SALOMON Oscar Daniel
Specificity of fleas associated with opossums in a landscape gradient in the Paranaense Rainforest Ecoregion
URDAPILLETA, MARA; LAMATTINA, DANIELA; BURGOS, ELIANA FLORENCIA; SALOMÓN, OSCAR DANIEL; LARESCHI, MARCELA
Año: 2023 vol. 5264 p. 579 - 586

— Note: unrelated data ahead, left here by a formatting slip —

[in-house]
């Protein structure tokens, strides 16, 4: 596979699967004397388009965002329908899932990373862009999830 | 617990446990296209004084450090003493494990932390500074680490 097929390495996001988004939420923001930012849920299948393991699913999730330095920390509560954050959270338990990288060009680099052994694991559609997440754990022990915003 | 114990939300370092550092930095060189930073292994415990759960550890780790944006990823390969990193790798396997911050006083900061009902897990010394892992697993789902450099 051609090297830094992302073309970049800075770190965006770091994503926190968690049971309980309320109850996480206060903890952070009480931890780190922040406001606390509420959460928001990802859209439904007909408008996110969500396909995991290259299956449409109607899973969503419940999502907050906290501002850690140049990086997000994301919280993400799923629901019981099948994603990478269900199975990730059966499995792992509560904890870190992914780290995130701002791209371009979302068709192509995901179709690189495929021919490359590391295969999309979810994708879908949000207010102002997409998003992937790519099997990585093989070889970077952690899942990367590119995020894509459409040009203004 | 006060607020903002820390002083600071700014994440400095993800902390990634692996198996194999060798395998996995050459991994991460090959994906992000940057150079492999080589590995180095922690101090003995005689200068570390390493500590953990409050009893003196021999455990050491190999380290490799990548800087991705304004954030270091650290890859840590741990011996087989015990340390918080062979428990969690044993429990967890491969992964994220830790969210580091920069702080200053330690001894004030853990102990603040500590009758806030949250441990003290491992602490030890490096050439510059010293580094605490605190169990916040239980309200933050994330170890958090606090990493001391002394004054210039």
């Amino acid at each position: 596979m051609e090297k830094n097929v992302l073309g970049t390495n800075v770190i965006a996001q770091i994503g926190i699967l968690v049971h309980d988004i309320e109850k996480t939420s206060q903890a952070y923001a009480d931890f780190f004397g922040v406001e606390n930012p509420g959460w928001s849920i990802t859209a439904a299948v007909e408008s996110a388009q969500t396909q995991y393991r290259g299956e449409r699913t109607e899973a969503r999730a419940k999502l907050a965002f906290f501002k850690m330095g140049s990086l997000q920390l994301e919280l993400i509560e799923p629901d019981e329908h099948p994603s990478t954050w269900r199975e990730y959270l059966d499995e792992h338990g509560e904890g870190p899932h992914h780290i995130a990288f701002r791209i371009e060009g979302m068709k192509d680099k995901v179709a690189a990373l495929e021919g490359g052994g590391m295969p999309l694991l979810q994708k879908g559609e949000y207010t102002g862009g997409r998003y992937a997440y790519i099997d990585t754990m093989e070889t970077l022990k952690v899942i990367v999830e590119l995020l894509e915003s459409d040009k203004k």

The degree of host specificity of fleas varies from highly specific (monoxenous) to opportunistic (polyxenous). Specific parasite-host associations can be observed among some flea families and tribes and mammalian orders, such as fleas of the tribe Tritopsyllini (Ctenophthalmidae, Doratopsyllinae) and opossums (Didelphimorphia). Specimens of the family Didelphidae are common hosts of fleas of the genus Adoratopsylla (Ewing, 1925). In northern Argentina, Adoratopsylla (Adoratopsylla) antiquorum antiquorum (Rothschild, 1904) and Adoratopsylla (Tritopsylla) intermedia intermedia (Wagner, 1901) were recorded preferentially parasitizing opossums. In order to study parasite/host relationships, fleas were collected from opossums captured in different environments in the Paranaense Rainforest ecoregion, northern Misiones province between 2016 and 2018. A total of 287 fleas were collected from 110 opossums. The fleas were identified as Pulicidae: Ctenocephalides felis felis (Bouché, 1835); Rhopalopsyllidae: Polygenis (Polygenis) rimatus (Jordan, 1932), Polygenis (Polygenis) roberti roberti (Rothschild, 1905); Ctenophthalmidae: A. (T.) i. intermedia, A. (A.) a. antiquorum, Adoratopsylla (Adoratopsylla) antiquorum ronnai (Guimarães, 1954). We report for the first time in Argentina a male specimen of A. (A.) a. ronnai collected on Didelphis albiventris (Lund, 1840) (Didelphidae), and male and female specimens of P. (P.) r. roberti collected on Didelphis aurita (Wied-Neuwied, 1826), and we describe the expansion of the geographic and host distribution of fleas to the Paranaense Rainforest ecoregion. Our records reinforce the specific association between Adoratopsylla and Polygenis fleas and didelphid opossums, mentioned in the literature for the Atlantic Forest ecoregion in Brazil. Furthermore, we observed that flea communities in opossums change in a landscape gradient, with invasive cat fleas and euryxenous fleas common in anthropized areas, and endemic fleas common in natural areas. Our results underline the importance for public health and veterinary medicine the analysis of flea circulation between wild and urban environments due to the risk of pathogen transmission.